By Matt Griggs
Why do you surf? Take a minute to answer this properly. You are now half way to improving because you know what your driving force is. Now, what do you want out of reading this? You now have purpose, something you should paddle out with every day. Now, ponder these few notes: If you always do what you’ve always done, you’ll always get what you’ve always got. Now you have a catalyst for inspiration. But before your brain explodes, the above are merely just tools to awaken the inspiration in you. It’s natural that everyone wants to improve at whatever it is that we do, but you have to know where that improvement is coming from. Read on…
It’s a daunting subject and I usually steer clear of head doctors and sports shrinks, because I believe more in action – and not confusing you with i depth analysis of your inner athlete or whatever bullshit we can come up with to justify the paypackets of these sports stars. Firstly, you are not an athlete, you are a surfer! But the brain is just another muscle – and if you get specific with it’s use and learn how to train it as such, it has many benefits. Here are a few tools:
If we talked and tinkered with the technicalities of surfing, we could fill a book, right? Now, just imagine I gave you fi ve instructions to remember before you paddle out (for example: rotate your shoulders more, lower your centre of gravity, deepen your bottom turns, read the wave right…). You’re so confused that you’ll probably wax the bottom of your board and paddle out backwards. My point being, you’ll fall off every wave. Surfing is a feel, not a thought. Like driving a manual, you don’t concentrate on the gear stick, the brakes, the clutch and the accelerator all at once, because you have the feel for it now. It happens way too quickly to think it as it happens. So pick a theme that inspires you and narrow your focus: speed, power, timing… just pick one, and what you’ll fi nd is, that if you get that right, everything else usually revolves around that anyway. Trust your instincts! The year Tom Curren won his third world title, every surf he had that year was no longer than 30 minutes, the same as a heat time.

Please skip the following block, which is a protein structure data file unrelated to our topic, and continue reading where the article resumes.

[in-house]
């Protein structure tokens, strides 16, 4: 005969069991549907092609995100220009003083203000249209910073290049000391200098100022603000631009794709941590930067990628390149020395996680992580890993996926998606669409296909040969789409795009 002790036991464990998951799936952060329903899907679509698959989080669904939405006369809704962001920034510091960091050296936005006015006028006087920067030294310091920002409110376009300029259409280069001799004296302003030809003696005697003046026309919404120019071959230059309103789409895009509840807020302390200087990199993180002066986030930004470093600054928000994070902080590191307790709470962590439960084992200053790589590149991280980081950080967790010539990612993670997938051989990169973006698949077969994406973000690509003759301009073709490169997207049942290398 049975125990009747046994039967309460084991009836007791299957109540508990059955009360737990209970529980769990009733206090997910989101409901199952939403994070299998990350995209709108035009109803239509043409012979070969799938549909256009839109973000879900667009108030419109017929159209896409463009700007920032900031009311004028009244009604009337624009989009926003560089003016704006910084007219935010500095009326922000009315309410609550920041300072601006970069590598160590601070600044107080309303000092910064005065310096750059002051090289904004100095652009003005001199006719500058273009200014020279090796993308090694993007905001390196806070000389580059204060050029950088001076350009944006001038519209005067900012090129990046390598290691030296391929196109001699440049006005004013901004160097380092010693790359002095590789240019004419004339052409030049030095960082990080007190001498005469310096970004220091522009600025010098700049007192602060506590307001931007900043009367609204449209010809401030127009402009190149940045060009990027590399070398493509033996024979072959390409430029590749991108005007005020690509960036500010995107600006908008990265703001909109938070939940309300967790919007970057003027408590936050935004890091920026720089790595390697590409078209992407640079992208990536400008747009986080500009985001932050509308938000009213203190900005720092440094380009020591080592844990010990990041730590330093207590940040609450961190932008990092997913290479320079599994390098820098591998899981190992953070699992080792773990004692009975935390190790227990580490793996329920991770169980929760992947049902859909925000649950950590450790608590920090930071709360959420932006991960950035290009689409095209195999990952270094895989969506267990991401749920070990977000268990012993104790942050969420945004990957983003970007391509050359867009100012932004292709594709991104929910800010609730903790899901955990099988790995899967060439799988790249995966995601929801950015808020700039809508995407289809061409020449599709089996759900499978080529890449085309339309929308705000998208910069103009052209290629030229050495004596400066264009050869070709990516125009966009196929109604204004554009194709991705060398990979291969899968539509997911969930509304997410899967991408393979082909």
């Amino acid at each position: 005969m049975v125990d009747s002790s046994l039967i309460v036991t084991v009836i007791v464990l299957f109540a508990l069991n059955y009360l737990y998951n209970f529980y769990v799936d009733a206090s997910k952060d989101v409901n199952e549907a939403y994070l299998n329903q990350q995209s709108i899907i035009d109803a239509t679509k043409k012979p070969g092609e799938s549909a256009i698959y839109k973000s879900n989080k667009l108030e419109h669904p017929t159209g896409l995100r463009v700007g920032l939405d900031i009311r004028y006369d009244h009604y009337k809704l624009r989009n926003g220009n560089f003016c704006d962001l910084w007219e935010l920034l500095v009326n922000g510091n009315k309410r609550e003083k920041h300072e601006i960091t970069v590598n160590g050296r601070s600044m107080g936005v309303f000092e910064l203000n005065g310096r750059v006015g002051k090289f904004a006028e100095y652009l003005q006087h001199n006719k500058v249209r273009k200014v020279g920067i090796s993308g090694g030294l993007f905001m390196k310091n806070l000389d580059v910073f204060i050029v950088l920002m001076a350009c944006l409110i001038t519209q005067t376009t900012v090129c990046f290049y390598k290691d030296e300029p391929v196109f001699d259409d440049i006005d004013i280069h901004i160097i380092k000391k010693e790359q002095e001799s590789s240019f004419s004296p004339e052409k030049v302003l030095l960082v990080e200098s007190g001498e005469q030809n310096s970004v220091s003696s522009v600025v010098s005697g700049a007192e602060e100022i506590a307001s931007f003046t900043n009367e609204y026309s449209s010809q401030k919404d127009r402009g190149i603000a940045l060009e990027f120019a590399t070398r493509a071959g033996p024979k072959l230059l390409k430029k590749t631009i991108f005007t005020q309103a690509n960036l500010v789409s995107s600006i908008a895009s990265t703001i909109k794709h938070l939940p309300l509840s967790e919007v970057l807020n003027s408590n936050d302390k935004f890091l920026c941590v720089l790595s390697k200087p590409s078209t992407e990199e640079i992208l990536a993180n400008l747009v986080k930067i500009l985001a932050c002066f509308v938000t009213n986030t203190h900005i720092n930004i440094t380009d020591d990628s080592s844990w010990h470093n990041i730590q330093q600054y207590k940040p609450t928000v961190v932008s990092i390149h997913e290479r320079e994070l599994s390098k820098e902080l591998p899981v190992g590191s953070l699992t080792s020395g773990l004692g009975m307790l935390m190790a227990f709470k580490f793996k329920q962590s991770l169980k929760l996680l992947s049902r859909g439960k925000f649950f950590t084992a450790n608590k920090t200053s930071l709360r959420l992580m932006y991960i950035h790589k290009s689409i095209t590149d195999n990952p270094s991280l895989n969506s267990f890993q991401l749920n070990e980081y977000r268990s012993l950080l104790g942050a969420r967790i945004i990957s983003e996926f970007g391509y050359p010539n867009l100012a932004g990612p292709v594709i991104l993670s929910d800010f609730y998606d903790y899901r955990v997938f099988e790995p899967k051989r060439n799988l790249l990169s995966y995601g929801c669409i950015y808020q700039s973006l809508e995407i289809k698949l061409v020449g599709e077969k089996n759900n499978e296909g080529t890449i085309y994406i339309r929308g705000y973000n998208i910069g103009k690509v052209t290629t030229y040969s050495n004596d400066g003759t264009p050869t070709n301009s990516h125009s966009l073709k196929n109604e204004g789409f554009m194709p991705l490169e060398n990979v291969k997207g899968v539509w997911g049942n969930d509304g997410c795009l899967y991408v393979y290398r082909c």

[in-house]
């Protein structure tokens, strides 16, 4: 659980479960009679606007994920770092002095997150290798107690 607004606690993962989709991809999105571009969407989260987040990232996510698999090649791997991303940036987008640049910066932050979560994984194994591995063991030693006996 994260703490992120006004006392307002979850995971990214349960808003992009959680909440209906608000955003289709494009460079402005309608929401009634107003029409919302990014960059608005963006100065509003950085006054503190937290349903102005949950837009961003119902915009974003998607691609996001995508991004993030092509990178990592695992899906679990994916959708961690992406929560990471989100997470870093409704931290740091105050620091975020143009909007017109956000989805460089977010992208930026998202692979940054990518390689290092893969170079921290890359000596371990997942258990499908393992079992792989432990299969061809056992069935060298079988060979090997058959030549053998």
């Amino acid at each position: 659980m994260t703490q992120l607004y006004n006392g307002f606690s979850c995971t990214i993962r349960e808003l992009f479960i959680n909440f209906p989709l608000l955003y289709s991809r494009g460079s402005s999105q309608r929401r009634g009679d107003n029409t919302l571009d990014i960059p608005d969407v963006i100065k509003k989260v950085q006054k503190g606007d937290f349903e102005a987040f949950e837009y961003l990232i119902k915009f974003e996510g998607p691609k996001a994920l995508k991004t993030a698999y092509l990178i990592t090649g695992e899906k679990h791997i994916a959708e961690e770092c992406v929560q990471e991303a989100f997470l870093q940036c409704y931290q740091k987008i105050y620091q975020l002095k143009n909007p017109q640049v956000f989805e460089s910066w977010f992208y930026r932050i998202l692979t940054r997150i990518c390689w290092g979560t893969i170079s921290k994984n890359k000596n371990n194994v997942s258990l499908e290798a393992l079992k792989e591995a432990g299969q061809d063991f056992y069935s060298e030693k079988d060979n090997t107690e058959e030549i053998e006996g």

The biggest problem here is people always pick the hardest goals when it comes to improving. If I asked you what was the easiest way you could improve, what would it be? What could you do that’s easy that you KNOW will make you surf better? It may be making sure you always have wax job, or you concentrate on reading the wave right… or surf at least once a day…You then chip away at them and change them when you need to. You work out how you can improve and you turn it straight into action. “I just go into a heat with one goal usually,” says Mick Fanning. “It might be as simple as making sure I complete my waves.”
YOU WILL FAIL
Don’t be scared of what you look like. Don’t be scared of falling off, don’t be scared of taking that wave that you last pulled back on, don’t be scaredto fail. Failure is part of the terrain to improvement. Embrace and confront the fear and know that you will fail at some stage, but if you keep hitting that lip, you will soon get the better of it. You learn fear as much as you learn not to fear. The choice is yours. “The best barrels you get are always the ones you think you’re not going to make,” says Dean Morrison. This applies to every turn.
Again, there are so many things you can do to get fit and strong, but out of those things, what is going to make you a better surfer? For example, riding a bike will make you fit and strong… for riding a bike, but not necessarily surfing. When you break it down, surfing is an explosive sport. A wave, unless you’re from J-Bay or Chicama, generally only goes for around 10-15 seconds. So you train with the end in mind. Like the head stuff, it’s all about simplifying and being specific – and knowing what you are doing is working. Core stability exercises are the way forward. The body works more powerfully and efficiently when all the muscles are balanced and switched on, so core stability, yoga, Pilates are all great things to do.
Warm-up is exactly what it suggests. If you stretch your muscles for the usual 30 seconds, you will lengthen them, but you will also relax them and put them to sleep, so you stretch after, or at night when you’re watching TV. I know it’s easier to stretch the muscles that are flexible and strengthen the muscles that are already strong, but remember we are trying to get balanced strength here to prevent injury and maximise performance. Before you surf, do a warm-up routine to prepare your muscles for the explosive act of surfing. It may be as simple as running down the beach, but that simple act will stop your muscles ripping in half. If you do the little things right, bigger things will happen!
Keep your body balanced. There are some muscles that are weak and loose and some that are strong and tight. The body naturally takes the path of least resistance, favouring the stronger muscle groups. This doesn’t mean it is correct. While one muscle gradually gets stronger and stronger, the other might weaken, causing an inbalance – and then, injury. Injuries aren’t freak occurrences, they are due to inbalances in the body and a lack of stability strength to take whatever load you are putting on it. So do your yoga, your core stability with someone that is well informed and inspiring to be around, get a surf buddy to do it with, know what you want to achieve – then go do it. Oh – and one more thing: enjoy. A happy surfer is a better surfer.